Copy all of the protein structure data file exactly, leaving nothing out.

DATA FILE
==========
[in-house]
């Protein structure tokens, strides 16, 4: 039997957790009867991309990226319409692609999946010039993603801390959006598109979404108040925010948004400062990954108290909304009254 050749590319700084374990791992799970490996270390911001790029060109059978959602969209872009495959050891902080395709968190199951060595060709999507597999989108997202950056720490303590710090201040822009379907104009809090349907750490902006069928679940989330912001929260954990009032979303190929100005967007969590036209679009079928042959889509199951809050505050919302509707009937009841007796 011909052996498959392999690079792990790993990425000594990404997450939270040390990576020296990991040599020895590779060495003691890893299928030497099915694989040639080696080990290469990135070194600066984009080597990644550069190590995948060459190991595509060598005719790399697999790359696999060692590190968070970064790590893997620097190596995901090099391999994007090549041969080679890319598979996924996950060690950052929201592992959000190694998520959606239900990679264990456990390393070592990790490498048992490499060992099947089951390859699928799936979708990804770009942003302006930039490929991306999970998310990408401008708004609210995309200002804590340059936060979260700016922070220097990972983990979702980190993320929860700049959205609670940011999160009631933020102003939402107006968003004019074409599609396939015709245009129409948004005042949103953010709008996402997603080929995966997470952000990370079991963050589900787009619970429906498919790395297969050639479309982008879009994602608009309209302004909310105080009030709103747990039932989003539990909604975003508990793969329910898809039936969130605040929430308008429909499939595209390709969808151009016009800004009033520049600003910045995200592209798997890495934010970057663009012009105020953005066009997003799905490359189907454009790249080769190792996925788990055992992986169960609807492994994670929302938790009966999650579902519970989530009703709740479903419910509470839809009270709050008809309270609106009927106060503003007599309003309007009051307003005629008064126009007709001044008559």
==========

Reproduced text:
[in-house]
């Protein structure tokens, strides 16, 4: 039997957790009867991309990226319409692609999946010039993603801390959006598109979404108040925010948004400062990954108290909304009254 050749590319700084374990791992799970490996270390911001790029060109059978959602969209872009495959050891902080395709968190199951060595060709999507597999989108997202950056720490303590710090201040822009379907104009809090349907750490902006069928679940989330912001929260954990009032979303190929100005967007969590036209679009079928042959889509199951809050505050919302509707009937009841007796 011909052996498959392999690079792990790993990425000594990404997450939270040390990576020296990991040599020895590779060495003691890893299928030497099915694989040639080696080990290469990135070194600066984009080597990644550069190590995948060459190991595509060598005719790399697999790359696999060692590190968070970064790590893997620097190596995901090099391999994007090549041969080679890319598979996924996950060690950052929201592992959000190694998520959606239900990679264990456990390393070592990790490498048992490499060992099947089951390859699928799936979708990804770009942003302006930039490929991306999970998310990408401008708004609210995309200002804590340059936060979260700016922070220097990972983990979702980190993320929860700049959205609670940011999160009631933020102003939402107006968003004019074409599609396939015709245009129409948004005042949103953010709008996402997603080929995966997470952000990370079991963050589900787009619970429906498919790395297969050639479309982008879009994602608009309209302004909310105080009030709103747990039932989003539990909604975003508990793969329910898809039936969130605040929430308008429909499939595209390709969808151009016009800004009033520049600003910045995200592209798997890495934010970057663009012009105020953005066009997003799905490359189907454009790249080769190792996925788990055992992986169960609807492994994670929302938790009966999650579902519970989530009703709740479903419910509470839809009270709050008809309270609106009927106060503003007599309003309007009051307003005629008064126009007709001044008559």